The Committee has established itself as an integral part of the OIC’s governance regime. Despite the pressures from competing priorities and multitasking of personnel typically experienced by small organizations, the commitment and engagement from senior officials and functional analysts have been invaluable in helping the Committee achieve its mandate.
As an Agent of Parliament, OIC needs a strong, credible internal audit function, which is fundamental to the implementation of the Treasury Board Policy on Internal Audit. The Committee has been instrumental in helping the OIC build up the internal audit function, independent from line management and with the capacity to fulfill the organization’s risk-based audit plans as well as other policy requirements. The Committee will continue monitoring the work of the internal audit function as part of its responsibilities.
The Committee is scheduled to meet four times during 2011−2012. Its goal is to continue to provide advice that reflects core public sector principles, takes into account the independence of Agents of Parliament and contributes innovative and creative perspectives.
Among other responsibilities, members will examine the results of the CRC audit, advise on the need for improvements and oversee the implementation of recommendations. They will also closely monitor the impact of fiscal restraint policies and provide advice, as needed, regarding the OIC’s strategic and operation review and any shared services initiatives. The Committee will also examine how the organization promotes, implements and integrates public service values and ethics within each area of activity.
In addition, specific topics were earmarked for discussion in 2011–2012. These include the Strategic Plan, the new security program and a comprehensive human resources overview—including the Departmental Staffing Accountability Report and Public Service Commission’s feedback, OIC demographics, work relations, performance program, workplace initiatives, and talent management framework. Members also added a fourth section to their Forward Calendar of activities to include regular briefings and discussion on the OIC’s “Business Context, Planning and Implementation.”
|June 20101||August 2010||January 2010||February 2010|
|1. Organizational Matters|
|Audit Committee Charter||R|
|Annual Forward Calendar||R|
|Audit Committee Annual Report2|
|2. Key Responsibilities|
|Values and Ethics|
|Risk Management, Control Framework, Follow-up||R||R||R|
|Reports of Wrong-Doing||As reported|
|Financial Statements & Public Accounts Reporting||R||R|
|OAG Financial Statements Audit Plan||I|
|OAG Financial Statements Audit Report & Management Action Plan||R|
|Other OAG or Central Agency Audit Reports and Management Action Plans||As audits planned (I) and action plans developed (A)|
|Internal Audit Charter|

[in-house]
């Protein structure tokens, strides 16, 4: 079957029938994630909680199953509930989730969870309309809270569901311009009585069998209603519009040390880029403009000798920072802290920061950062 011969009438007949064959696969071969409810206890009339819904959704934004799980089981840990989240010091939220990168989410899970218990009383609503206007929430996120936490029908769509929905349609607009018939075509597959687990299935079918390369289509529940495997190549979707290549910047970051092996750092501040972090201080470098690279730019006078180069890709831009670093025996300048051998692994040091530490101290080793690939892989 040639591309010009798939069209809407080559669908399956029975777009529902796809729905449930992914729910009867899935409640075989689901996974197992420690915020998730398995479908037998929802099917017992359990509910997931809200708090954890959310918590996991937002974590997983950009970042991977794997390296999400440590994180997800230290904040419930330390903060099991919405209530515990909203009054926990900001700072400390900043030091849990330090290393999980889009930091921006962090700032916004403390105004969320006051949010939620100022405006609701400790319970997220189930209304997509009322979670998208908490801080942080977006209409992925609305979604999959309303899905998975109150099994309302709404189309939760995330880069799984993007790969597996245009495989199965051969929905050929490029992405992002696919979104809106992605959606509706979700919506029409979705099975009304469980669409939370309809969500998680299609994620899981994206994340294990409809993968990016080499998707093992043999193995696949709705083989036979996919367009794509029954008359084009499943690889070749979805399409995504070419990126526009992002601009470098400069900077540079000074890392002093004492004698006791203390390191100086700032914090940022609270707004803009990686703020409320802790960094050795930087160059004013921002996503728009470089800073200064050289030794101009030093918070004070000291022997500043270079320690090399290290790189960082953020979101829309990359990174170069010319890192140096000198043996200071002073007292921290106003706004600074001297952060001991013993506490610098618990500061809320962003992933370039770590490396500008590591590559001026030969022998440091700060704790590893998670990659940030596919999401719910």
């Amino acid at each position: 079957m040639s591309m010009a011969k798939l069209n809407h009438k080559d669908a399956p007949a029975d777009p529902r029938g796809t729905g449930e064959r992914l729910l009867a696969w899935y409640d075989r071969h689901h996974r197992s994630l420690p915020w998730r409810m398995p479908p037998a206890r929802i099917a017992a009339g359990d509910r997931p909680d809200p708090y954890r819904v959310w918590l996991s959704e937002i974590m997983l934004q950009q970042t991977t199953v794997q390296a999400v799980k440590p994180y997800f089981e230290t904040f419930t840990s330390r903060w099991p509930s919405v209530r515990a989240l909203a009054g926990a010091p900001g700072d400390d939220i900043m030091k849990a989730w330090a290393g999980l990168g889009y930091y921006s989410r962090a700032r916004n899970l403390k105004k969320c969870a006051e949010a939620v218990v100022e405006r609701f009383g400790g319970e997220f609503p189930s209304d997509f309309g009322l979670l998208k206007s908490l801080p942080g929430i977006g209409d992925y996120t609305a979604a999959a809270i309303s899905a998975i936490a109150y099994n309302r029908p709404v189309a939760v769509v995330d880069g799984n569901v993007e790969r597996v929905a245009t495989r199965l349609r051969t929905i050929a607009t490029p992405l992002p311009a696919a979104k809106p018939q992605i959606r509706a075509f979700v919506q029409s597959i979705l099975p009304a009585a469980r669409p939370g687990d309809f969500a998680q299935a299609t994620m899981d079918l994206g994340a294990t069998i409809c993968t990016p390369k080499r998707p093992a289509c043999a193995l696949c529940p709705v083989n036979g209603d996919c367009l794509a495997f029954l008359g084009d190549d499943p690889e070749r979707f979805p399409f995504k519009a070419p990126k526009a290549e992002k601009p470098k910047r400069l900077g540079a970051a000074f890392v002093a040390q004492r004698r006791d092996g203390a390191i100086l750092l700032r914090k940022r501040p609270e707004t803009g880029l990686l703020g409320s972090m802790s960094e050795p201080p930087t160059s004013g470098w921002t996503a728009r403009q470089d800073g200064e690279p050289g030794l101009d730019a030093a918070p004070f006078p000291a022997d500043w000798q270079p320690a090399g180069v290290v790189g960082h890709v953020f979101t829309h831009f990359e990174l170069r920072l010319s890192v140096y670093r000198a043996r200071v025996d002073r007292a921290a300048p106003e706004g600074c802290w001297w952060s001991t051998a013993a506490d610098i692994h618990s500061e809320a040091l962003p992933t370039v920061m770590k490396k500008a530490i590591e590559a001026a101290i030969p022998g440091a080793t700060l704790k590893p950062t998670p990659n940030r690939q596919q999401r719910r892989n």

|Risk-Based Audit Plan3||R|
|Internal Audit Reports, Management Action Plans, Follow-ups||I||I|
|Report on Plans and Priorities||R|
|Departmental Performance Report||R|
|3. Other Responsibilities|
|Parliamentary Activities – Annual Calendar||I||I||I||I|
A – Approval / Action Required
R – Review
I – Information / Discussion
1 Meeting postponed — Interim Commissioner’s appearances before Parliament
2 First Audit Committee Annual Report approved at August 2010 meeting
3 Risk-Based Audit Plan 2008−2010 reviewed during first Audit Committee meeting Updated Risk-Based Audit Plan for 2010−2013 approved at August 2010 meeting
4 Conference call held on September 29, 2010 regarding the scheduling of the CRC audit
Peter Larson and David Zussman, “Departmental Audit Committees: An Evaluation,” Optimum Online, vol. 41, no. 4, December 2011.
Accountability of Agents of Parliament, Letter to Chairs of parliamentary committees, February 16, 2011 http://fairwhistleblower.ca/files/fair/docs/opsic/2011-02-16_Accountability-of-Agents-of-Parliament.pdf
After referral to the Standing Committee on Access to Information, Privacy and Ethics, the nomination of Suzanne Legault as Information Commissioner was agreed to in the House by unanimous consent on June 10, 2010.
OIC’s Risk-Based Audit Plan, 2010-2013, http://www.oic-ci.gc.ca/eng/risk-based-audit-plan-plan-verification-fonction-du-risque-2010-2013.aspx
Prior to April 2011, given the size and resources of the organization, the Chief Audit Executive responsibilities were shared between the Director, Strategic Planning, Finance and Administration—who reported directly to the Information Commissioner with respect to the audit function—and an Internal Audit Team belonging to an external firm (Centre for Public Management Inc. in 2010–2011). With the restructuring of internal services scheduled for April 2011, it is expected that the Director General of Corporate Services/Chief Financial Officer will also assume the responsibilities of Chief Audit Executive jointly with an internal audit firm.
Peter Larson and David Zussman, “Departmental Audit Committees: An Evaluation,” Optimum Online, vol. 41, no. 4, December 2011.
In the spring of 2010, as a result of a competitive process, Centre for Public Management Inc. (CPM) was selected in replacement of Deloitte & Touche LLP to update the OIC’s risk-based audit plan and perform subsequent audit engagements.
Action Plan related to the IERU Audit Report